Monday, October 19, 2020

Censoring repugnant words by algorithm

 Some people like to say things that other people think they shouldn't say.  In the age of the internet, politeness can be (somewhat) automated, by banning certain words.  But of course, words have contexts. Here's a funny story from the Guardian:

Overzealous profanity filter bans paleontologists from talking about bones--A virtual conference was thrown into confusion when the platform hosting the event came with a pre-packaged ‘naughty word’ censor by Poppy Noor.

"Participants in a virtual paleontology session found themselves caught between a rock and a hard place last week, when a profanity filter prevented them from using certain words – such as bone, pubic, stream and, er, beaver – during an online conference.

"The US-based Society of Vertebrate Paleontology (SVP) held its annual meeting virtually this year due to the pandemic, but soon found its audience stifled when they tried to use particular words.

"Convey Services, which was was handling the conference, used a “naughty-word filter,” for the conference, outlawing a pre-selected list of words.

"“Words like ‘bone’, ‘pubic’, and ‘stream’ are frankly ridiculous to ban in a field where we regularly find pubic bones in streams,” said Brigid Christison, a master’s student in biology attending the event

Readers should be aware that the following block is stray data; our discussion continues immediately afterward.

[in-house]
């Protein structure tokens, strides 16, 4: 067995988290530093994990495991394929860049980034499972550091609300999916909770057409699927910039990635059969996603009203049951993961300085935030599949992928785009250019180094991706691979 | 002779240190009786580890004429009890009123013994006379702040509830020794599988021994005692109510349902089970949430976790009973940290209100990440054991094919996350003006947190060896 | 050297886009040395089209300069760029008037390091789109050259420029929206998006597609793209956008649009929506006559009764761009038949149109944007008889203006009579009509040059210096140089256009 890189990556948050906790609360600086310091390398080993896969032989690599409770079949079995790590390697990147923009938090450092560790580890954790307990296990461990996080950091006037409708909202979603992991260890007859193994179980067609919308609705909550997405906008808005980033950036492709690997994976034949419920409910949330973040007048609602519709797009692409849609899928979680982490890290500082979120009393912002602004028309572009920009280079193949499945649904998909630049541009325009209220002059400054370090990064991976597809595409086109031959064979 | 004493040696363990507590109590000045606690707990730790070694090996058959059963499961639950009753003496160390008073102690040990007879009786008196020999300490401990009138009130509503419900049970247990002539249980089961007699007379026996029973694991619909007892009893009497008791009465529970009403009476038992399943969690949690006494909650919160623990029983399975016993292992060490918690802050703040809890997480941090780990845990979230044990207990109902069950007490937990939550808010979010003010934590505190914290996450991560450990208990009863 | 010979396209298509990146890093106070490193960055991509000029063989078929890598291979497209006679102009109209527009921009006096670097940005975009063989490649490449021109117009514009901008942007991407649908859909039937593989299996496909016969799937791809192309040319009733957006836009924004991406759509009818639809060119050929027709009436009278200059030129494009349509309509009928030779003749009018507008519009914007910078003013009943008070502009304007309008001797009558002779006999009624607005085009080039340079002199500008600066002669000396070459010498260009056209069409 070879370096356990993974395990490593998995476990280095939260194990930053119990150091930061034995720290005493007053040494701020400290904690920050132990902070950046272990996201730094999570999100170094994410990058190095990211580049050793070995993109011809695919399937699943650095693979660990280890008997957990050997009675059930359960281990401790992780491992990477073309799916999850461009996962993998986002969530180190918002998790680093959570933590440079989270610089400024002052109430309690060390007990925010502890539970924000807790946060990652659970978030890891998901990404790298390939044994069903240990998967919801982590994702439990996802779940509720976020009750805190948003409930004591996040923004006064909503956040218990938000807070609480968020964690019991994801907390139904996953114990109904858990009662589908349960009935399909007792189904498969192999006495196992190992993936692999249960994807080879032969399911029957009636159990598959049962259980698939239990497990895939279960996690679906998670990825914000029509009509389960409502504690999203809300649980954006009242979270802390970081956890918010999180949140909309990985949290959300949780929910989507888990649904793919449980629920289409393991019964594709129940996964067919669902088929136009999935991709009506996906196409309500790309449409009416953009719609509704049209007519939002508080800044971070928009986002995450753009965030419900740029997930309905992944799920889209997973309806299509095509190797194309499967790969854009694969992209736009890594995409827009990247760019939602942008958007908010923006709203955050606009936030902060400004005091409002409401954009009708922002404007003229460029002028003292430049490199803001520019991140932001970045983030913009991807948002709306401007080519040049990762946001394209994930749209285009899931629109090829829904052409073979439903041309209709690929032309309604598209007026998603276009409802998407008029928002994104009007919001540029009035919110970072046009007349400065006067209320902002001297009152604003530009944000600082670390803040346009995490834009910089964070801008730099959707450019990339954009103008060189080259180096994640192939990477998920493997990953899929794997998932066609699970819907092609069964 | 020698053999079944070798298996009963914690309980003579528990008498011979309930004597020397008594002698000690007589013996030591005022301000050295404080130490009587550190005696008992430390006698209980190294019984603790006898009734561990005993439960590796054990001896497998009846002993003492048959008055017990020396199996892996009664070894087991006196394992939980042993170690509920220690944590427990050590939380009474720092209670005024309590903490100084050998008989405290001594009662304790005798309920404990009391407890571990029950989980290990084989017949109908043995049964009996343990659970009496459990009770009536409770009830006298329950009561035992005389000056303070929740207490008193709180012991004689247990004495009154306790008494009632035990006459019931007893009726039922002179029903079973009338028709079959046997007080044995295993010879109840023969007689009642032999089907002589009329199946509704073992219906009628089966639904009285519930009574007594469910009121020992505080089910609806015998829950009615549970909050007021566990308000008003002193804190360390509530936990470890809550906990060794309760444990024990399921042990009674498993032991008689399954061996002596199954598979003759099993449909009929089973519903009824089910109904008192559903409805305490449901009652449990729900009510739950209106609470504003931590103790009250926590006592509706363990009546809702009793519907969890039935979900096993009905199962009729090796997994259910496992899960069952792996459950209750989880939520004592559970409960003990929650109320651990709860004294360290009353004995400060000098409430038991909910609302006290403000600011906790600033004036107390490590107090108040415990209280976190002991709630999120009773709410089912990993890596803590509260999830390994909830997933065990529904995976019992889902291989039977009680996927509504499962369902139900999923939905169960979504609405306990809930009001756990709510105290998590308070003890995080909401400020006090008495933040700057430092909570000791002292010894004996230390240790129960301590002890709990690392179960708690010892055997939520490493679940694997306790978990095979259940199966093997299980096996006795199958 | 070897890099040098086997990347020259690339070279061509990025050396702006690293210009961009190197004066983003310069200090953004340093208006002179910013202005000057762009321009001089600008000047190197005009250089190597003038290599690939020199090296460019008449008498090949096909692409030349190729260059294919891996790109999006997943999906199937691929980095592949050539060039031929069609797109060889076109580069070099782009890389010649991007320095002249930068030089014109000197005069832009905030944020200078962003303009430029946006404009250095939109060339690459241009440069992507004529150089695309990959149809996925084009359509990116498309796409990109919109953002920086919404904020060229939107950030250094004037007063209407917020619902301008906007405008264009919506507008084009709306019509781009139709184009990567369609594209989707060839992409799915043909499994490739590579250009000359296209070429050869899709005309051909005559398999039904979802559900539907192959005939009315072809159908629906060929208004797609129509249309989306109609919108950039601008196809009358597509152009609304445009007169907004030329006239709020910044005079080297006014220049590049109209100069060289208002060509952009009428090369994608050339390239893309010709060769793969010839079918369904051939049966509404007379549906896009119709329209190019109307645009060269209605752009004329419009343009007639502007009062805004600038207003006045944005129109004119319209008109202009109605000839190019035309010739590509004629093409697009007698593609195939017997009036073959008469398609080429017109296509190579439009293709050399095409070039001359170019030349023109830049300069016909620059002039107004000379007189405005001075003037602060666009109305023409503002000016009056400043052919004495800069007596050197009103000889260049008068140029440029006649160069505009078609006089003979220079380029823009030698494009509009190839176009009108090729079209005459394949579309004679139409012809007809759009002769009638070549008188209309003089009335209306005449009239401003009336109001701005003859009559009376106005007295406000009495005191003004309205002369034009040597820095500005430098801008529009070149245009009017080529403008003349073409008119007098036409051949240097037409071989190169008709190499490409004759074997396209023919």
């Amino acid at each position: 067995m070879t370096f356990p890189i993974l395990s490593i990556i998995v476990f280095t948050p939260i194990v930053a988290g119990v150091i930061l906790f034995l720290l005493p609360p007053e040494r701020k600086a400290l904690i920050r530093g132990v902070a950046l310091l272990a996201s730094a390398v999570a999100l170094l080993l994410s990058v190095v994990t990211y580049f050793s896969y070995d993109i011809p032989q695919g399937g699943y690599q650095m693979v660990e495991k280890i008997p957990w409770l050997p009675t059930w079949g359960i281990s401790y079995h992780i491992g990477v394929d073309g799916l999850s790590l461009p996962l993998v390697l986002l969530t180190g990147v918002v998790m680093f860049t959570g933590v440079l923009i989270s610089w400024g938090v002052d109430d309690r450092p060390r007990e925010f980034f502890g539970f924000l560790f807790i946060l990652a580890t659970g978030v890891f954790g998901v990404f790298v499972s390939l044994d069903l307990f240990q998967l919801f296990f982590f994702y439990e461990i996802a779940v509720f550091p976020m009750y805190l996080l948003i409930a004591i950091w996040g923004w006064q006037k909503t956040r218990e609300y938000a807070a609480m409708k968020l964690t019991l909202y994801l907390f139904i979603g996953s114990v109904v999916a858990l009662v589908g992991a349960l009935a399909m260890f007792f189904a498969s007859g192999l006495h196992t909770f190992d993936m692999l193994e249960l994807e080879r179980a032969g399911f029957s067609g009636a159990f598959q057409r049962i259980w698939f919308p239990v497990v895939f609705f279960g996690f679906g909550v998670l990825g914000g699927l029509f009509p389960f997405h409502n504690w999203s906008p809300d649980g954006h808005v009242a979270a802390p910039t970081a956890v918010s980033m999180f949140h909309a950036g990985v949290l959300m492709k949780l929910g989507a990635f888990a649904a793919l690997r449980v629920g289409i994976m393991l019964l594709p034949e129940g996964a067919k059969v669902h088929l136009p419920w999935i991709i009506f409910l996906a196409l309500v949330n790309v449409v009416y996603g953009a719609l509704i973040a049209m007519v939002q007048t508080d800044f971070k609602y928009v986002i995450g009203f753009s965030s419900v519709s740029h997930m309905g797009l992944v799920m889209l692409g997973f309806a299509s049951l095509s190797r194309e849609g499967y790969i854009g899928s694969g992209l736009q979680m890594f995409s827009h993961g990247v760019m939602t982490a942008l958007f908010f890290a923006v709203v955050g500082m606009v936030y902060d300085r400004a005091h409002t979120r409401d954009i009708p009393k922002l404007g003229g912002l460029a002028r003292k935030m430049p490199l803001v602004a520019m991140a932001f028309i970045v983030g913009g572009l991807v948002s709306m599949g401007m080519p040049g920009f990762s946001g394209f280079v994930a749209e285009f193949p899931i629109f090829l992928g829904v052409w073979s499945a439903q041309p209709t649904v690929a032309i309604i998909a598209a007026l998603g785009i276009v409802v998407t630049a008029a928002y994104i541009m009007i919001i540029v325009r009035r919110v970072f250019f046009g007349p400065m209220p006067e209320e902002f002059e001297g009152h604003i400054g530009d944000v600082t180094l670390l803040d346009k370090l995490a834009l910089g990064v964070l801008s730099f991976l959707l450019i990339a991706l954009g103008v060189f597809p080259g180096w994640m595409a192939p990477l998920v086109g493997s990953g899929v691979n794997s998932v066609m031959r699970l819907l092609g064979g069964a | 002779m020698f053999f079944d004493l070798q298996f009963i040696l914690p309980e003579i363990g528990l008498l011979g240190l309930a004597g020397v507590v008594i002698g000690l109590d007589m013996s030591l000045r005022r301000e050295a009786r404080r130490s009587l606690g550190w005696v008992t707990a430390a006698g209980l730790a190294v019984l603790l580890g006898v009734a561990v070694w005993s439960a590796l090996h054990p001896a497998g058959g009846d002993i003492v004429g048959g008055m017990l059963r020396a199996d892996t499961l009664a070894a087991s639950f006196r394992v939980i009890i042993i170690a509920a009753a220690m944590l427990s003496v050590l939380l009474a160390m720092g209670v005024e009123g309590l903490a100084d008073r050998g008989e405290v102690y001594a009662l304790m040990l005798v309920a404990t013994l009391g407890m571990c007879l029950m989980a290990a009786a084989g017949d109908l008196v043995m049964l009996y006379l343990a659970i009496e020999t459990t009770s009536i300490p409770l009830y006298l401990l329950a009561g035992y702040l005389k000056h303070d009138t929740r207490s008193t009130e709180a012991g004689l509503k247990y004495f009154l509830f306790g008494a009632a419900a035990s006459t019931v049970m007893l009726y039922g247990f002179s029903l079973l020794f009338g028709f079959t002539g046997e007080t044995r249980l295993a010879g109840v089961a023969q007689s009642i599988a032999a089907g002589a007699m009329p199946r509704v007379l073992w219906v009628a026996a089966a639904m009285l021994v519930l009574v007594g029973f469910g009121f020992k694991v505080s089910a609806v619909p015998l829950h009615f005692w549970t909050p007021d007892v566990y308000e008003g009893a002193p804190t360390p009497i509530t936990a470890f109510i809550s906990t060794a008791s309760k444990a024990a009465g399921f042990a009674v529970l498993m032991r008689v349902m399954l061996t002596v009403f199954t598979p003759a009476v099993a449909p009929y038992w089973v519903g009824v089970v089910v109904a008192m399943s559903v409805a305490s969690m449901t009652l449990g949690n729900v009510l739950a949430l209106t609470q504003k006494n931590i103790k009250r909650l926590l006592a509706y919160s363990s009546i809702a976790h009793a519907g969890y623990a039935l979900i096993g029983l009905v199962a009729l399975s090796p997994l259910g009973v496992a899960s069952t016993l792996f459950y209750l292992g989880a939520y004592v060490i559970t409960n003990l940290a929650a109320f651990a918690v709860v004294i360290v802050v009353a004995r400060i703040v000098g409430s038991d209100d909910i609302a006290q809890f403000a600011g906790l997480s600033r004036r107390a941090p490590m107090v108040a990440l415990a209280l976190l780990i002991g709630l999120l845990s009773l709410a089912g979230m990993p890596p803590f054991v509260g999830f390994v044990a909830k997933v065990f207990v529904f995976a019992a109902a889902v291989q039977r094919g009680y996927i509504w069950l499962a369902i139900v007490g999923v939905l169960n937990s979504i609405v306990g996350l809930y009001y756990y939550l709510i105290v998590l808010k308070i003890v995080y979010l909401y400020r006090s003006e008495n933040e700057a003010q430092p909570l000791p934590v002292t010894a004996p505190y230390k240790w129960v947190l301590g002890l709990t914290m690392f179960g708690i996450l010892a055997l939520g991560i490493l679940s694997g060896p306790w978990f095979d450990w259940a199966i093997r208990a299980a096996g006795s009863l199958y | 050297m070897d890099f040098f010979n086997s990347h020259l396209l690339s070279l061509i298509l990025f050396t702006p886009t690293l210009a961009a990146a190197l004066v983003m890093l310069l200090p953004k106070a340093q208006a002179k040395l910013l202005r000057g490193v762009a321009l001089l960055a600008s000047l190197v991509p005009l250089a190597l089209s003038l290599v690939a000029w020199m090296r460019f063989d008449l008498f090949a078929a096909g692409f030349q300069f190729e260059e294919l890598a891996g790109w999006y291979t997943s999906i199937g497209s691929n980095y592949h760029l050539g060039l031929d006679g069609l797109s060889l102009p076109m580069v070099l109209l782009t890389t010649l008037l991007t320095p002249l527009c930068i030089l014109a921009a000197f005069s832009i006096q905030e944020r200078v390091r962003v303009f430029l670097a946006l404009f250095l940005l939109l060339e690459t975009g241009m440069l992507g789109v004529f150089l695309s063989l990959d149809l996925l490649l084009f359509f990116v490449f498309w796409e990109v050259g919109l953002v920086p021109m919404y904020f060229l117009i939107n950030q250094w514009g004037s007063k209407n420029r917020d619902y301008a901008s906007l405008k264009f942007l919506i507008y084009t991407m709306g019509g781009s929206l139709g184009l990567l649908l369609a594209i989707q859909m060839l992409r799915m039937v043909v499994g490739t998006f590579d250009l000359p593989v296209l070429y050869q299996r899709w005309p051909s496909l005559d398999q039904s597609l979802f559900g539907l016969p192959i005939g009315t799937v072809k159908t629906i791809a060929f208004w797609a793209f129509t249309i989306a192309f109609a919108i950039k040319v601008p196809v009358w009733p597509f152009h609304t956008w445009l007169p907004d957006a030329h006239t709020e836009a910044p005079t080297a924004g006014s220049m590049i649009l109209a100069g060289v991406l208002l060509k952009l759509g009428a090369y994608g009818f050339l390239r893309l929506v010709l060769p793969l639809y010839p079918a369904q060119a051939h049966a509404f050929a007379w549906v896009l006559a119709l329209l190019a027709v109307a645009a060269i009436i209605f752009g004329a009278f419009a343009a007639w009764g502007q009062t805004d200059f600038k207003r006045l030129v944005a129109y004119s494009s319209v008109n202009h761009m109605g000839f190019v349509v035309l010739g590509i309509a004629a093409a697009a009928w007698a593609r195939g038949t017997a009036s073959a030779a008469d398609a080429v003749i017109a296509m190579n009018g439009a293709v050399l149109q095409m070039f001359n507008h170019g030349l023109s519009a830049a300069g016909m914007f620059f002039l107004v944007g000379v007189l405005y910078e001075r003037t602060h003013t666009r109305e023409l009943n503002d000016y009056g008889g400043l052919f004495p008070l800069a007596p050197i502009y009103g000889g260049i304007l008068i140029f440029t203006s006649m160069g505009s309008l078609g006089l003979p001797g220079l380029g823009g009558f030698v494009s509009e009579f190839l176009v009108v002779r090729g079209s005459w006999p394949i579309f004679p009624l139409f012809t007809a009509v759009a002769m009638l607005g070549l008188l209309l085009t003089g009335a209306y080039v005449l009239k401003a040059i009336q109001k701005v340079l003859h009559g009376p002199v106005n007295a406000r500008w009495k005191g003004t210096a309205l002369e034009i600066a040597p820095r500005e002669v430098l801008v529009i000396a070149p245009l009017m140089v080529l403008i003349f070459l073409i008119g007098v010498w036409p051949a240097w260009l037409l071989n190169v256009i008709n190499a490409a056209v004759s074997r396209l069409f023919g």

"Some discovered bias in the algorithm, too. Jack Tseng, a vertebrate paleontologist from the University of Berkley pointed out that the filter had banned the common surname Wang but not Johnson – even though both are frequently used as slang words to describe a man’s genitals."


Here's Dr. Tseng's tweet:

Z. Jack Tseng, @Tseng_ZJ

"Wang" is banned but not "Johnson" (both used as slangs). This western-centric filter erasing the surname of 90+ million Chinese but not <2 million people of European descent is unexpectedly on brand for 2020,  ! My PhD advisor is X. **** by the way. "


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HT: Muriel Niederle

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